pist, an enemy like Lord Byron is to be If thou wilt hither guide them,

desired; one who by his conduct in the conThough tempests rise and rage,

test, divests himself of every claim to reSecurely may abide them.”

spect; one whose baseness is such as to

sånctify the vindictive feeling it provokes; I raised my eyes from all beneath,

and upon whom the act of taking vengeance And Hope stood in the portal, She held an amaranthine wreath,

is that of administering justice. I answered And promised life immortal.

him as he deserved to be answered, and the I felt the scene before my view

effect which that answer produced upon his Was more then idle seeming,

lordship, has been described by his faithful And wish and strive to bid adieu To all my days of dreaming.

chronicler, Captain Medwin. This is the Then go, vain dreams, de part,

real history of what the purveyors of scan, Though fonilly loved; I feel it,

dal for the public, are pleased sometimes That, while you soothe the heart,

to announce in their advertisements, as From better things you steal it.

• Byron's Controversy with Southey.' What A. C. H.

there was dark or devilish in it belongs to

his lordship; and had I been compelled to SUMMER MUSINGS.

resume it during his life, he, who played When a languor soft the sense invades,

the monster in literature, and aimed his I stroll alone to the woodland glades,

blows at women, should have been treated And linger in coverts cool and green,

accordingly. “The republican trio,' says Beneath the poplars' beautiful screen.

Lord Byron, 'when they began to publish Then I watch the wavelet that hastens by

in common, were to have had a community To the sea, as time to eternity; And I muse like Jaques, and moralise

of all things, like the ancient Britons-to Ou themes that the silent scene supplies.

have lived in a state of nature, like savaI think, as the river glides away

ges—and peopled some island of the blest, Though banks of wild flowers woo its stay, with children in common, like


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very pretty Arcadian nation!' I may be domes; the magnificent Wladimir, the luxu- John Quin; seven hanks of yarn, the propexcused for wishing that Lord Byron bad rious Bojars, the valiant heroes, and the erty of the widow Scott; and one petticoat published this bimself; but though he is re- bards of those times. The subject of the and one apron, the property of the widoro sponsible for the atrocious falsehood, he is poem, in six cantos, is the carrying off of Gallagher, seized under and by virtue of a not for its posthumous publication. I shall the princess Ljudmilla by the magician levying warrant, for tithe due to the Rev. only observe, therefore, that the slander is Tschernomor, and her deliverance to her John Usher. Dated this 12th day of May, as worthy of his lordship as the scheme it- husband Russlau, a valiant knight. The 1824.” self would have been. Nor would I have plan is adınirable, the execution masterly, condescended to notice it even thus, were and, notwithstanding the numerous charac

CONTINUATION OF LAPLACE'S MECANIQUE it not to show how little this calumniator ters introduced, and the episodes and events knew concerning the objects of his uneasy which cross each other, the narrative is and restless hatred. Mr Wordsworth and I rapid, the characters well drawn, the de.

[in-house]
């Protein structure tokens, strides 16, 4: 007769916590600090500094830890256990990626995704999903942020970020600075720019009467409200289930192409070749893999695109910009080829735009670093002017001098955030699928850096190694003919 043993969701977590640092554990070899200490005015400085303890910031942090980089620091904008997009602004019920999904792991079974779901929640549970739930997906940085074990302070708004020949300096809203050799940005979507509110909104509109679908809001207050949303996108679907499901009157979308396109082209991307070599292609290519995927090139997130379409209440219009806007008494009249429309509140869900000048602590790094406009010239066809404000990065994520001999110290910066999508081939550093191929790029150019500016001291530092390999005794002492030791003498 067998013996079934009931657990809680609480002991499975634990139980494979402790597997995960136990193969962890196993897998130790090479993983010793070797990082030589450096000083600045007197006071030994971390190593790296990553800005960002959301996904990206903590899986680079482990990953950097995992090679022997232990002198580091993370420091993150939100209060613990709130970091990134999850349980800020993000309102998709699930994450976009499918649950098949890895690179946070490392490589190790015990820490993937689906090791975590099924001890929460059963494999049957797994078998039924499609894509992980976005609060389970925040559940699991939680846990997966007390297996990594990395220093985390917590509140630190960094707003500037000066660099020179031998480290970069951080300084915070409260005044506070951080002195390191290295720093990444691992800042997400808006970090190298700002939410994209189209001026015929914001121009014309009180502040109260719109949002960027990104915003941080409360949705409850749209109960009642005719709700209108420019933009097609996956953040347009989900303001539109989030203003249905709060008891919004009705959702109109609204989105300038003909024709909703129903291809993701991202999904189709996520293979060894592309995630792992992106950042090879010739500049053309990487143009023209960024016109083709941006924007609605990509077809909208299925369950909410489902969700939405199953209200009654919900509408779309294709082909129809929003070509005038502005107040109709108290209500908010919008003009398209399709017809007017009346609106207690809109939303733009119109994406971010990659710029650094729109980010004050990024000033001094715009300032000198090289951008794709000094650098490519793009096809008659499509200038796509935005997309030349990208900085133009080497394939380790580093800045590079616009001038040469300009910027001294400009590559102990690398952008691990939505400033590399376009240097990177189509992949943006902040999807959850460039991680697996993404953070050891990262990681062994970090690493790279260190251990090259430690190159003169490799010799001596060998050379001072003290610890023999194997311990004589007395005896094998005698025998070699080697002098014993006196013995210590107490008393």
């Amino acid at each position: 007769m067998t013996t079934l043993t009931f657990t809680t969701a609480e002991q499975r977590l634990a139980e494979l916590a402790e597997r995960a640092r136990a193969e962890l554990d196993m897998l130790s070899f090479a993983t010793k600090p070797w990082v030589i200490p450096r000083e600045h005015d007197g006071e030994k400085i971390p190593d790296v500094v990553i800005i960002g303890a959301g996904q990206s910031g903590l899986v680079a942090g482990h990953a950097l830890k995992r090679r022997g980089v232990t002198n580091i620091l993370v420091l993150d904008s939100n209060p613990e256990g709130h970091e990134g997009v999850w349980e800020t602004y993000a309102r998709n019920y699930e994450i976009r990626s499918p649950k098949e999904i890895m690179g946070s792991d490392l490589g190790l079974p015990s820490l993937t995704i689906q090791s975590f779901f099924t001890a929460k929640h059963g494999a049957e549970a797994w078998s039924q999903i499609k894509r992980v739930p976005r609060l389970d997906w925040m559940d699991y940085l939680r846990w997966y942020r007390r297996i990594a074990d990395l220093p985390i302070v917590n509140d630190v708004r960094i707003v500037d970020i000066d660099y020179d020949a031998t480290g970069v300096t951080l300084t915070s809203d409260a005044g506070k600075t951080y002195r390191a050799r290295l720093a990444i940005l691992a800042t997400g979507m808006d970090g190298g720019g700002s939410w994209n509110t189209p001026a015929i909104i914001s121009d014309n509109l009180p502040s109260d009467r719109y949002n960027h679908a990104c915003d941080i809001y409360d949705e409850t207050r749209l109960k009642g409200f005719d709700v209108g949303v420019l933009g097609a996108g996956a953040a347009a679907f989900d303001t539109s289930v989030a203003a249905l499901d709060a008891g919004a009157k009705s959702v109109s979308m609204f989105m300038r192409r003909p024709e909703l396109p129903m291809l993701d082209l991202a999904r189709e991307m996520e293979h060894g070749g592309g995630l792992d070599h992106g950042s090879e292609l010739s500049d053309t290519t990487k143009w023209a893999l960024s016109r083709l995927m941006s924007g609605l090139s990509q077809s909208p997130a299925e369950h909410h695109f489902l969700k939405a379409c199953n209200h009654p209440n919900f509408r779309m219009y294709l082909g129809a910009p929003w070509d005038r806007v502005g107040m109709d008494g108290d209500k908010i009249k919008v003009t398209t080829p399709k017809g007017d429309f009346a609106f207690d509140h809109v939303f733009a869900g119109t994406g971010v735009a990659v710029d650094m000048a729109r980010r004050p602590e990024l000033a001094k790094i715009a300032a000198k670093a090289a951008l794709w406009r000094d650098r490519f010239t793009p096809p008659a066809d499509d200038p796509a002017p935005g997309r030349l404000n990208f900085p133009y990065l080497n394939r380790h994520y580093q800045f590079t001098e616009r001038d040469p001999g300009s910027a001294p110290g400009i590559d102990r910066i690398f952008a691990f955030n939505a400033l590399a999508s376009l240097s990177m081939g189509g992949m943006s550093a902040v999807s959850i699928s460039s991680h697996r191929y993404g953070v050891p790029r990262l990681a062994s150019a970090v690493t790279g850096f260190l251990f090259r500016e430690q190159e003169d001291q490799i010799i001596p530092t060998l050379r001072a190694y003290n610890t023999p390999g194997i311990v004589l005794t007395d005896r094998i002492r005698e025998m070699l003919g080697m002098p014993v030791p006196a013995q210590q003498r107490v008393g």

Those who have read the - Mécanique were strangers to each other, even by name, scriptions animated, and the language ex. Céleste, are aware, that upwards of twenwhen he represents us as engaged in a sa- cellent. Russlau was soon succeeded by ty years ago M. Laplace promised to tertanic confederacy, and we never published " Kaw Koskoi Plennik,” a smaller, though minate this great work by an exposé of the any thing in common.

not less excellent, poem; which describes labours of geometers on the system of the Here I dismiss the subject. It might have the rude manners of the banditti of Cauca- world, and by assigning to each the share been thought that Lord Byron had attain- sus, their mode of life, and the peculiarity which he had contributed towards elucidated the last degree of disgrace, when his of the country and its inhabitants, in the ing its wonderful mechanism. The faithhead was set up for a sign at one of those most lively colours. This poem is gener- ful execution of this task would have im. preparatory schools for the brothel and ally known to the German public, through posed on the illustrious author of the Méthe gallows, where obscenity, sedition, and a masterly translation by M. Wulfert, canique Céleste, the necessity of making blasphemy are retailed in drams for the vul- which is inferior to the original only in very ample acknowledgments to Lagrange, gar. There remained one further shame the inimitable melody of the Russian lan- and it would almost appear that some re. there remained this exposure of his private guage.

pugnance arising out of this conviction had conversations, which has compelled his lord- Puschkin's new poem,“ The Fountain of retarded the completion of this part of his ship's friends, in their own defence, to com- Baktschissarai,” is in many respects superior labours. The name of Laplace occurs only pare his oral declarations with his written to his former productions. The subject is once in the second edition of the Mécanique words, and thereby demonstrate that he was very simple : Ghiraj, Khan of the Crimea, Analytique, a circumstance which seems as regardless of truth as he was incapable in one of his predatory excursions, takes to intimate, that Lagrange had felt some of sustaining those feelings suited to his prisoner a Polish princess, Maria. She is displeasure at the unacknowledged approbirth, station, and high endowments, which in his harem; the charms of the beautiful priation of his investigations and discovesometimes came across his better mind. christian make a deep impression upon the ries. M Laplace is, however, at length ROBERT SOUTHEY." heart of the rude monarch. He forsakes slowly redeeming his pledge in the fifth